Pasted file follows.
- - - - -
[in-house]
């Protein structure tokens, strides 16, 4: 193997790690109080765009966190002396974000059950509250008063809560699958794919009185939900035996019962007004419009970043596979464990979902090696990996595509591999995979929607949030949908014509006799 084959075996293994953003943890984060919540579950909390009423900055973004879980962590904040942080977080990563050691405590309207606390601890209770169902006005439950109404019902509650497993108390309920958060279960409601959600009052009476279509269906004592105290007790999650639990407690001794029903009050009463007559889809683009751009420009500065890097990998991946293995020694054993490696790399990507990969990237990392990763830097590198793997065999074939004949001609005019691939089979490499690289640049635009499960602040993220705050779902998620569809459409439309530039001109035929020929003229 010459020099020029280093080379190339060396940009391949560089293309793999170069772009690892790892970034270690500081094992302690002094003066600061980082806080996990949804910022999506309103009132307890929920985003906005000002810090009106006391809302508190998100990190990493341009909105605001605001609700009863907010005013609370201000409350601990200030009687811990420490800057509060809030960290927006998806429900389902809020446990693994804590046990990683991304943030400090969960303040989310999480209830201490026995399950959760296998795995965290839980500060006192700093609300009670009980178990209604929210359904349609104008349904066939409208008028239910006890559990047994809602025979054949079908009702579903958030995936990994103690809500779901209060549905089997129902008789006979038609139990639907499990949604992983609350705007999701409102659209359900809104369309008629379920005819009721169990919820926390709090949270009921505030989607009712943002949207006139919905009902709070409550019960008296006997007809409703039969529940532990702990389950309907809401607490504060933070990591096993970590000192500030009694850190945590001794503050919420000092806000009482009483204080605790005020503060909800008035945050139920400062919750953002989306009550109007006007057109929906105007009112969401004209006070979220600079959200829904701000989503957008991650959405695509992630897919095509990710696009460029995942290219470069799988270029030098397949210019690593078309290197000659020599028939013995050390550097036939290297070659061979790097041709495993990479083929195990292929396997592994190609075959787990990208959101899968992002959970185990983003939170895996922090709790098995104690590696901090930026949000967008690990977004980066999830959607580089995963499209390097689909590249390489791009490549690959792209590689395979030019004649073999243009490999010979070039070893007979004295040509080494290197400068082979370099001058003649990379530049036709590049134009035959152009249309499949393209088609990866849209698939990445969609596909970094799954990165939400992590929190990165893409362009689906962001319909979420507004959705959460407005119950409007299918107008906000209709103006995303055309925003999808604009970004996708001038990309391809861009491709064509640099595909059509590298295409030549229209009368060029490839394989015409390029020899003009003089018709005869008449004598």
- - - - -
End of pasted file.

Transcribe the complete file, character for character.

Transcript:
[in-house]
């Protein structure tokens, strides 16, 4: 193997790690109080765009966190002396974000059950509250008063809560699958794919009185939900035996019962007004419009970043596979464990979902090696990996595509591999995979929607949030949908014509006799 084959075996293994953003943890984060919540579950909390009423900055973004879980962590904040942080977080990563050691405590309207606390601890209770169902006005439950109404019902509650497993108390309920958060279960409601959600009052009476279509269906004592105290007790999650639990407690001794029903009050009463007559889809683009751009420009500065890097990998991946293995020694054993490696790399990507990969990237990392990763830097590198793997065999074939004949001609005019691939089979490499690289640049635009499960602040993220705050779902998620569809459409439309530039001109035929020929003229 010459020099020029280093080379190339060396940009391949560089293309793999170069772009690892790892970034270690500081094992302690002094003066600061980082806080996990949804910022999506309103009132307890929920985003906005000002810090009106006391809302508190998100990190990493341009909105605001605001609700009863907010005013609370201000409350601990200030009687811990420490800057509060809030960290927006998806429900389902809020446990693994804590046990990683991304943030400090969960303040989310999480209830201490026995399950959760296998795995965290839980500060006192700093609300009670009980178990209604929210359904349609104008349904066939409208008028239910006890559990047994809602025979054949079908009702579903958030995936990994103690809500779901209060549905089997129902008789006979038609139990639907499990949604992983609350705007999701409102659209359900809104369309008629379920005819009721169990919820926390709090949270009921505030989607009712943002949207006139919905009902709070409550019960008296006997007809409703039969529940532990702990389950309907809401607490504060933070990591096993970590000192500030009694850190945590001794503050919420000092806000009482009483204080605790005020503060909800008035945050139920400062919750953002989306009550109007006007057109929906105007009112969401004209006070979220600079959200829904701000989503957008991650959405695509992630897919095509990710696009460029995942290219470069799988270029030098397949210019690593078309290197000659020599028939013995050390550097036939290297070659061979790097041709495993990479083929195990292929396997592994190609075959787990990208959101899968992002959970185990983003939170895996922090709790098995104690590696901090930026949000967008690990977004980066999830959607580089995963499209390097689909590249390489791009490549690959792209590689395979030019004649073999243009490999010979070039070893007979004295040509080494290197400068082979370099001058003649990379530049036709590049134009035959152009249309499949393209088609990866849209698939990445969609596909970094799954990165939400992590929190990165893409362009689906962001319909979420507004959705959460407005119950409007299918107008906000209709103006995303055309925003999808604009970004996708001038990309391809861009491709064509640099595909059509590298295409030549229209009368060029490839394989015409390029020899003009003089018709005869008449004598």